A blood test could identify those at risk of developing Type 2 diabetes up to ten years in advance, a new study claims.
Researchers at the Lund University Diabetes Centre (LUDC) have for the first time established a link between a protein called SFRP4 and the risk of developing Type 2 diabetes. The study, which is published in the journal Cell Metabolism, found that those with above-average levels of the protein in their blood were significantly more likely to develop the condition – irrespective of other risk factors such as age and waist size.
Increased risk of Type 2 diabetes
Levels of SFRP4 in the blood of people without diabetes were measured three times at intervals of three years. Thirty-seven per cent of those who had higher-than-average levels went on to develop Type 2 diabetes. Among those with a lower-than-average level, only nine per cent developed the condition.
SFRP4 is associated with inflammatory processes within the body. Taman Mahdi, main author of the study, said, "The theory has been that low-grade chronic inflammation weakens the beta cells so that they are no longer able to secrete sufficient insulin. There are no doubt multiple reasons for the weakness, but the SFRP4 protein is one of them."
Anders Rosengren of the LUDC said, "If we can point to an increased risk of diabetes in a middle-aged individual of normal weight using a simple blood test, up to ten years before the disease develops, this could provide strong motivation to them to improve their lifestyle to reduce the risk.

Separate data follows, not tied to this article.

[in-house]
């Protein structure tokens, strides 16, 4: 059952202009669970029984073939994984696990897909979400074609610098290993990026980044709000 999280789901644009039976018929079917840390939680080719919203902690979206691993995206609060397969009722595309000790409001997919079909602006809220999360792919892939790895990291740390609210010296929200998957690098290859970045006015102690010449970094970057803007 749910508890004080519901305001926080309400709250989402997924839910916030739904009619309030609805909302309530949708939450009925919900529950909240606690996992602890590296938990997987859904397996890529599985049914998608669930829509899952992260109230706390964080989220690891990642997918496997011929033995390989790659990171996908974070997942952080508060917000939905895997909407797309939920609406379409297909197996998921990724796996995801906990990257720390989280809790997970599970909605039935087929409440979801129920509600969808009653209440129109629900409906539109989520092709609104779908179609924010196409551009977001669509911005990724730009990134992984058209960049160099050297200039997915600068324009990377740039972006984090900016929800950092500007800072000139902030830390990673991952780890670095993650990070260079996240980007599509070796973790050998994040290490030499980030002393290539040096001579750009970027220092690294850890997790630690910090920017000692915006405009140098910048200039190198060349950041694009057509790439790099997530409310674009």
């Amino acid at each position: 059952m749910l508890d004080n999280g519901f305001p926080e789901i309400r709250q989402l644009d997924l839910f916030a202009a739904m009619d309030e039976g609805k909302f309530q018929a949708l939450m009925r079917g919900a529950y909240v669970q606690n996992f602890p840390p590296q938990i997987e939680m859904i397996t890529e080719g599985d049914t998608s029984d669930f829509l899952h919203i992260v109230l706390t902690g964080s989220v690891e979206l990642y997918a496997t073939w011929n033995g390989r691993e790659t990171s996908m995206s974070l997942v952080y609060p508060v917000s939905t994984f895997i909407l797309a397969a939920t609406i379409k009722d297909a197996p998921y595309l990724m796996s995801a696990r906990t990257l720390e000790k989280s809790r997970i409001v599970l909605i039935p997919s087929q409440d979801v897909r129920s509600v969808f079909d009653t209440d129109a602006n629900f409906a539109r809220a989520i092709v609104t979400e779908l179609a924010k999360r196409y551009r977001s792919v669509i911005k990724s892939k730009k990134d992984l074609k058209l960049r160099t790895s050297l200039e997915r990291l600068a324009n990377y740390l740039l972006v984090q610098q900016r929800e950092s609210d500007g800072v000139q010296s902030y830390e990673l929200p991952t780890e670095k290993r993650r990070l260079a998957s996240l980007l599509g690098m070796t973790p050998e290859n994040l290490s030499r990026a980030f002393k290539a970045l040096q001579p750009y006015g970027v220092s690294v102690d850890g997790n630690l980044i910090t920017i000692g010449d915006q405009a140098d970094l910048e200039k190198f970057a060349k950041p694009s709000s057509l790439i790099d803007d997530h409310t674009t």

Work necessary for a complete understanding
Dr Matthew Hobbs, Head of Research at Diabetes UK, said, "The researchers behind this work have gone further than just identifying a new gene that affects the risk of developing Type 2 diabetes – they have also performed a number of experiments to try to understand the processes that are controlled by it. This is the kind of work that is needed to help us get a complete understanding of what causes Type 2 diabetes and, further down the line, to develop new treatments.
Online risk test
"The researchers also claim that this work may lead to a new test for Type 2 diabetes. We would welcome any new methods for identifying people at high risk of Type 2 diabetes, but further research is needed to assess how effective this new method is compared to current methods. For now, people can assess their risk using our Diabetes Risk Score test."